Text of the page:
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The Umbrella Academy: Apocalypse Suite

By Gerard Way and Gabriel Ba
Reviewed by Munawar Mobin

I will admit, I picked up this book for two reasons: the title - because of its possible affiliation to Resident Evil; and eventually, the artist, Gabriel Ba - because of his previous works (most notably 'Daytripper'). However by the end of the book, the writer, Gerard Way seemed to do himself enough justice to warrant a special mention in this article. He is also a member of 'My Chemical Romance', which explains a lot about his story and the course it so effortlessly travels through.

Dark Horse's “The Umbrella Academy” is about a group of superheroes whose birth was a weird phenomenon, tinged with a combination of both randomness and extreme connection in a world where humans have mastered space travel and men fought with aliens in boxing rings. The story starts off with a simple origins extract and then suddenly jumps through to a timeline about twenty years later.

Under the guidance and tutelage of Sir Reginald Hargreeves, the Umbrella Academy was once a group of special super-humans who would swoop in and save the day whenever necessary. The book then takes a tragic turn as it's revealed that that Umbrella Academy twenty years later is in the dust, and all that remain are the fragments of memories and ember from burnt bridges of a group torn apart by the death of one of them a few years back.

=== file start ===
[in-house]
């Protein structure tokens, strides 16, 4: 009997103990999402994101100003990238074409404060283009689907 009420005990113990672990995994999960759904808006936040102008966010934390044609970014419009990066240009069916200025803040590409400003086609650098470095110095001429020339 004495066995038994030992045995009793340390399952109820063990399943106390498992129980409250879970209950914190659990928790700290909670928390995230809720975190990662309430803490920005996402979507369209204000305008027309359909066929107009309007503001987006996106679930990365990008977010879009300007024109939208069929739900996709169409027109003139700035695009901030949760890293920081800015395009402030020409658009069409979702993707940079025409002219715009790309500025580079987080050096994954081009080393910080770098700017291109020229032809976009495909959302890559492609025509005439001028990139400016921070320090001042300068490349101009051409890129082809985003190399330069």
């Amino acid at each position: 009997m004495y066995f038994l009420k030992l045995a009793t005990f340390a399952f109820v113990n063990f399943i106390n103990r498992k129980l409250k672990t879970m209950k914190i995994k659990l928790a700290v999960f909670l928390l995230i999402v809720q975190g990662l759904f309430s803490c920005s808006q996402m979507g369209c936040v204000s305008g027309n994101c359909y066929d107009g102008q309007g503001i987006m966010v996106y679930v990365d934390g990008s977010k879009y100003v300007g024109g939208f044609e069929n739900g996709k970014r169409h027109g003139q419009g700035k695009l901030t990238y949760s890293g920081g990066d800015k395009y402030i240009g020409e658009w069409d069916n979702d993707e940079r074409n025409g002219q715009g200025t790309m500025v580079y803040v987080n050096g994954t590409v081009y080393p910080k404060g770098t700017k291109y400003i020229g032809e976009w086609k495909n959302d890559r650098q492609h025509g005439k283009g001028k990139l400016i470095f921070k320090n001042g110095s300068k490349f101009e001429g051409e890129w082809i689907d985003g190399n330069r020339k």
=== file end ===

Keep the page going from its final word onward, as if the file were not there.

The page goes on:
The novel comes to a pivot when the Umbrella Academy is forced to come together due to the death of Sir Hargreeves. A new threat arises and the Umbrella Academy is once more forced to be a team.

This would've been an okay graphic novel if that was all there was to it, but fortunately, it's not just an okay graphic novel. This novel has twists and turns of unimagined possibilities; the artwork is, of course, brilliant to the point where you stare at the figures and landscape before reading the text. The book shows a much harsher, yet more real side to being in a team of superheroes.

The Umbrella Academy, in all its sorrow and weakly cemented relationships, represents a better picture of a superhero group than most comics have done. They aren't as happy go-lucky as the Justice League or the X-Men. They fight real-life human problems of trust and love, and sometimes, they even come out and lose.

It's a superb piece of work and a must read for all of you Dark Horse fans.


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